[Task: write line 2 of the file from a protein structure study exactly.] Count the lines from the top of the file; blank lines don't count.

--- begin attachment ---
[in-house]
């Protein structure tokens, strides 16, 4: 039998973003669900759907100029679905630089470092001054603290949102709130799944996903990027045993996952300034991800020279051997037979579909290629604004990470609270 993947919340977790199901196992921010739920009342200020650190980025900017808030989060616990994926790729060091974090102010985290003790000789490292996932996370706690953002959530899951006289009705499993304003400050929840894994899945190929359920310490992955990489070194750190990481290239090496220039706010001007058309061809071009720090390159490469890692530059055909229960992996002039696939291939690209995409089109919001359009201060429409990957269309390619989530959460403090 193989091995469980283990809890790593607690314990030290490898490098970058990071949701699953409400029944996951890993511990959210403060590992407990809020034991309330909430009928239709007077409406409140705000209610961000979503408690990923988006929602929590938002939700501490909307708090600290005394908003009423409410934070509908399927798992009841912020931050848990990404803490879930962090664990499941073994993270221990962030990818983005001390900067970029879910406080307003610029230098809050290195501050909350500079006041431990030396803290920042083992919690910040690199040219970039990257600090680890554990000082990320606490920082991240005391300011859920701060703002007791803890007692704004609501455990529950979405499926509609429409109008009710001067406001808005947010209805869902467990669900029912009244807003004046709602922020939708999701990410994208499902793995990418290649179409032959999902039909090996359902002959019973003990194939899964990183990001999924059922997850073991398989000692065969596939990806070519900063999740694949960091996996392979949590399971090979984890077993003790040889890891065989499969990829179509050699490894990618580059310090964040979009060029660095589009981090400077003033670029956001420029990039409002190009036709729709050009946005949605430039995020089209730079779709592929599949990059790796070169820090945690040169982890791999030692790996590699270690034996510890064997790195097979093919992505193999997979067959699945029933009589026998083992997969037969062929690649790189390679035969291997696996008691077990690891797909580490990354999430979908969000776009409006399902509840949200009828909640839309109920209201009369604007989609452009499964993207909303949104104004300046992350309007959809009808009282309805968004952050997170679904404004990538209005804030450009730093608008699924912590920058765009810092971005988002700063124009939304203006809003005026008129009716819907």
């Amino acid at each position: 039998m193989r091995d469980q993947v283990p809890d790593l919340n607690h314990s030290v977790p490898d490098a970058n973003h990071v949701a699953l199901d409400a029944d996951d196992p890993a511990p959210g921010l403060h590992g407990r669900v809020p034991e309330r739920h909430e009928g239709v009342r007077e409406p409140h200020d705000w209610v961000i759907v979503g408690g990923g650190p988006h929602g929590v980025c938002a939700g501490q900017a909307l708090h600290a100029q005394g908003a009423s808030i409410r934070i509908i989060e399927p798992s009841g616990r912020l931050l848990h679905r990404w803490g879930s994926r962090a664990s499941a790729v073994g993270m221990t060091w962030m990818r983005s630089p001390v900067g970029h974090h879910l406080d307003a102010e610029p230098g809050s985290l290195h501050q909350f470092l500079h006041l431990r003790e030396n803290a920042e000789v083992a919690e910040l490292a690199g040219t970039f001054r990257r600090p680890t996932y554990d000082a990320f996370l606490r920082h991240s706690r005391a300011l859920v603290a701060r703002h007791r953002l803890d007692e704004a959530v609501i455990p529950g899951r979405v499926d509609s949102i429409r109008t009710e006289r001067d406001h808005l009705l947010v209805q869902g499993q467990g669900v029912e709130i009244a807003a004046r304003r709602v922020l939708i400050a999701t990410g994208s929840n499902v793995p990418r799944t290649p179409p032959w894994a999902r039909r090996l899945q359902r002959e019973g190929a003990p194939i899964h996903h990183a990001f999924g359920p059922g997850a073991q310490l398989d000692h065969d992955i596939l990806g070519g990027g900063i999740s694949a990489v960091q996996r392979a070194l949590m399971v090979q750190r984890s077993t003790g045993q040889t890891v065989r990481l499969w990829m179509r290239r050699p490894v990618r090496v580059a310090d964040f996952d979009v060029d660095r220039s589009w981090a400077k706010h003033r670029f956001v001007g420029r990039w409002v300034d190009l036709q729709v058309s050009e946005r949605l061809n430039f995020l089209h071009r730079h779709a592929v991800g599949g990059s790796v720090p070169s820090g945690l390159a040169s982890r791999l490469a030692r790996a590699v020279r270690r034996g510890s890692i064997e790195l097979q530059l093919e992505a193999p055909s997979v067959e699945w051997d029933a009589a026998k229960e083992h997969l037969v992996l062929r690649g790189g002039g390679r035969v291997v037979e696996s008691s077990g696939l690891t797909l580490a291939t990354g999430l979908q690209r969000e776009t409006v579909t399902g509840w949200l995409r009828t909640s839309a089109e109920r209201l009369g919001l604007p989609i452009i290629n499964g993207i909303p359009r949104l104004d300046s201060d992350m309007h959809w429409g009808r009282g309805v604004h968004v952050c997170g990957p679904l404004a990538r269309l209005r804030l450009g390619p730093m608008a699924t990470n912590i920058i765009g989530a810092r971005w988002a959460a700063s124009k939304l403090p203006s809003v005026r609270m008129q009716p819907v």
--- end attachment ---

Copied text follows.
């Protein structure tokens, strides 16, 4: 039998973003669900759907100029679905630089470092001054603290949102709130799944996903990027045993996952300034991800020279051997037979579909290629604004990470609270 993947919340977790199901196992921010739920009342200020650190980025900017808030989060616990994926790729060091974090102010985290003790000789490292996932996370706690953002959530899951006289009705499993304003400050929840894994899945190929359920310490992955990489070194750190990481290239090496220039706010001007058309061809071009720090390159490469890692530059055909229960992996002039696939291939690209995409089109919001359009201060429409990957269309390619989530959460403090 193989091995469980283990809890790593607690314990030290490898490098970058990071949701699953409400029944996951890993511990959210403060590992407990809020034991309330909430009928239709007077409406409140705000209610961000979503408690990923988006929602929590938002939700501490909307708090600290005394908003009423409410934070509908399927798992009841912020931050848990990404803490879930962090664990499941073994993270221990962030990818983005001390900067970029879910406080307003610029230098809050290195501050909350500079006041431990030396803290920042083992919690910040690199040219970039990257600090680890554990000082990320606490920082991240005391300011859920701060703002007791803890007692704004609501455990529950979405499926509609429409109008009710001067406001808005947010209805869902467990669900029912009244807003004046709602922020939708999701990410994208499902793995990418290649179409032959999902039909090996359902002959019973003990194939899964990183990001999924059922997850073991398989000692065969596939990806070519900063999740694949960091996996392979949590399971090979984890077993003790040889890891065989499969990829179509050699490894990618580059310090964040979009060029660095589009981090400077003033670029956001420029990039409002190009036709729709050009946005949605430039995020089209730079779709592929599949990059790796070169820090945690040169982890791999030692790996590699270690034996510890064997790195097979093919992505193999997979067959699945029933009589026998083992997969037969062929690649790189390679035969291997696996008691077990690891797909580490990354999430979908969000776009409006399902509840949200009828909640839309109920209201009369604007989609452009499964993207909303949104104004300046992350309007959809009808009282309805968004952050997170679904404004990538209005804030450009730093608008699924912590920058765009810092971005988002700063124009939304203006809003005026008129009716819907």